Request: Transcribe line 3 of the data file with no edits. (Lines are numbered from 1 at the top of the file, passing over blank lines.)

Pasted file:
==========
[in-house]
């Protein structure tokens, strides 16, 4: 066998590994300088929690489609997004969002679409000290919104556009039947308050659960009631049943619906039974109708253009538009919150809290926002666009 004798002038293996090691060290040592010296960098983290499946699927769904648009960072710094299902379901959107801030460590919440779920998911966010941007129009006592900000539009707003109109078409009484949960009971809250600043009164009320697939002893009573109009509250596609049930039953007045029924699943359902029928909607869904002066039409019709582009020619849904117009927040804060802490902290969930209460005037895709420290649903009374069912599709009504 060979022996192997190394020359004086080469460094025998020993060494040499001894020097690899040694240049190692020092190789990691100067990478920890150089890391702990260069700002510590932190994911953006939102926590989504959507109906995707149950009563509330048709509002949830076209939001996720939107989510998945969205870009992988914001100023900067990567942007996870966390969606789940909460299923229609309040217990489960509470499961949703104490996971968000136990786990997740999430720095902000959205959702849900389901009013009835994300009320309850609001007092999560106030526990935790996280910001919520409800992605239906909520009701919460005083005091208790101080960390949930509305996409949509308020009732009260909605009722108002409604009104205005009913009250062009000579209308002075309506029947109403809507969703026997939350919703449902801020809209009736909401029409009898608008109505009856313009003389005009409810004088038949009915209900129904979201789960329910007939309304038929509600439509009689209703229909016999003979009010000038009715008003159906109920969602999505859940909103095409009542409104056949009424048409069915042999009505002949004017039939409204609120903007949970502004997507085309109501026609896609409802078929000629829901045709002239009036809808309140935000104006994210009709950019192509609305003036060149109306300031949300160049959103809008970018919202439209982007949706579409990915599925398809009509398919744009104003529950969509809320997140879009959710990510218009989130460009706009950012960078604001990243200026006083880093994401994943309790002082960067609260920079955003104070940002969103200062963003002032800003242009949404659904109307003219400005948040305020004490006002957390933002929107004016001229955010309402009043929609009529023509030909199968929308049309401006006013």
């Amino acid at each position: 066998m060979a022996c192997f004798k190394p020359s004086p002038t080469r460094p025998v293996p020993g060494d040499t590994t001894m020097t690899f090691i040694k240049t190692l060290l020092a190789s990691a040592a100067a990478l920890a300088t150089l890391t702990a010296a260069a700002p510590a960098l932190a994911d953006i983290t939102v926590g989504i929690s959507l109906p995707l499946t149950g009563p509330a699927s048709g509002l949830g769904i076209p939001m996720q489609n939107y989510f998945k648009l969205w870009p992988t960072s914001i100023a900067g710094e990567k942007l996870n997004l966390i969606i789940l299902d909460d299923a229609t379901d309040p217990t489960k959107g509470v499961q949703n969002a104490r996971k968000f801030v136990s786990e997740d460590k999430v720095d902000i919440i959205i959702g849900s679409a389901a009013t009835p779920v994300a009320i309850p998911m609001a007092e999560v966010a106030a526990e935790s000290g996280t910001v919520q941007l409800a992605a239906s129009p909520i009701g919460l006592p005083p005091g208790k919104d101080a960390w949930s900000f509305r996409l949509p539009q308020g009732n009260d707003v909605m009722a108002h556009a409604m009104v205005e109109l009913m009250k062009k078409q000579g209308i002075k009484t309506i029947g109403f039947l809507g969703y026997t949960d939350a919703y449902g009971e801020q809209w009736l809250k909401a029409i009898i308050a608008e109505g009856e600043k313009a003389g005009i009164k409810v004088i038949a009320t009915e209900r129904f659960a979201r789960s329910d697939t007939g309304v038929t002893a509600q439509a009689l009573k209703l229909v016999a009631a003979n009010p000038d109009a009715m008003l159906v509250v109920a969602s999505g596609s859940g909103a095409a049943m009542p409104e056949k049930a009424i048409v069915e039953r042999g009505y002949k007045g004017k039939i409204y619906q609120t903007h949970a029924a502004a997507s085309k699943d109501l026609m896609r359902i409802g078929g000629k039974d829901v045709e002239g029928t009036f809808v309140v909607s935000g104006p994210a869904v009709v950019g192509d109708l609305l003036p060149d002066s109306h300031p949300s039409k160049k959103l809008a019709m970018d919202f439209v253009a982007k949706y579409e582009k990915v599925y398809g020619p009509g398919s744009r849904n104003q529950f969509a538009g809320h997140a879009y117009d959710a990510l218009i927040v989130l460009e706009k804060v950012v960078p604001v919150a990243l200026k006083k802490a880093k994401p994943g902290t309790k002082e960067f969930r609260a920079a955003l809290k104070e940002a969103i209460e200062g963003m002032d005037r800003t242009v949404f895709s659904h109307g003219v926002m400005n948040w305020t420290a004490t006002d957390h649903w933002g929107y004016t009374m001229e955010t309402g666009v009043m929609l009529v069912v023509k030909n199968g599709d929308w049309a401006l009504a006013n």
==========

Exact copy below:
């Amino acid at each position: 066998m060979a022996c192997f004798k190394p020359s004086p002038t080469r460094p025998v293996p020993g060494d040499t590994t001894m020097t690899f090691i040694k240049t190692l060290l020092a190789s990691a040592a100067a990478l920890a300088t150089l890391t702990a010296a260069a700002p510590a960098l932190a994911d953006i983290t939102v926590g989504i929690s959507l109906p995707l499946t149950g009563p509330a699927s048709g509002l949830g769904i076209p939001m996720q489609n939107y989510f998945k648009l969205w870009p992988t960072s914001i100023a900067g710094e990567k942007l996870n997004l966390i969606i789940l299902d909460d299923a229609t379901d309040p217990t489960k959107g509470v499961q949703n969002a104490r996971k968000f801030v136990s786990e997740d460590k999430v720095d902000i919440i959205i959702g849900s679409a389901a009013t009835p779920v994300a009320i309850p998911m609001a007092e999560v966010a106030a526990e935790s000290g996280t910001v919520q941007l409800a992605a239906s129009p909520i009701g919460l006592p005083p005091g208790k919104d101080a960390w949930s900000f509305r996409l949509p539009q308020g009732n009260d707003v909605m009722a108002h556009a409604m009104v205005e109109l009913m009250k062009k078409q000579g209308i002075k009484t309506i029947g109403f039947l809507g969703y026997t949960d939350a919703y449902g009971e801020q809209w009736l809250k909401a029409i009898i308050a608008e109505g009856e600043k313009a003389g005009i009164k409810v004088i038949a009320t009915e209900r129904f659960a979201r789960s329910d697939t007939g309304v038929t002893a509600q439509a009689l009573k209703l229909v016999a009631a003979n009010p000038d109009a009715m008003l159906v509250v109920a969602s999505g596609s859940g909103a095409a049943m009542p409104e056949k049930a009424i048409v069915e039953r042999g009505y002949k007045g004017k039939i409204y619906q609120t903007h949970a029924a502004a997507s085309k699943d109501l026609m896609r359902i409802g078929g000629k039974d829901v045709e002239g029928t009036f809808v309140v909607s935000g104006p994210a869904v009709v950019g192509d109708l609305l003036p060149d002066s109306h300031p949300s039409k160049k959103l809008a019709m970018d919202f439209v253009a982007k949706y579409e582009k990915v599925y398809g020619p009509g398919s744009r849904n104003q529950f969509a538009g809320h997140a879009y117009d959710a990510l218009i927040v989130l460009e706009k804060v950012v960078p604001v919150a990243l200026k006083k802490a880093k994401p994943g902290t309790k002082e960067f969930r609260a920079a955003l809290k104070e940002a969103i209460e200062g963003m002032d005037r800003t242009v949404f895709s659904h109307g003219v926002m400005n948040w305020t420290a004490t006002d957390h649903w933002g929107y004016t009374m001229e955010t309402g666009v009043m929609l009529v069912v023509k030909n199968g599709d929308w049309a401006l009504a006013n």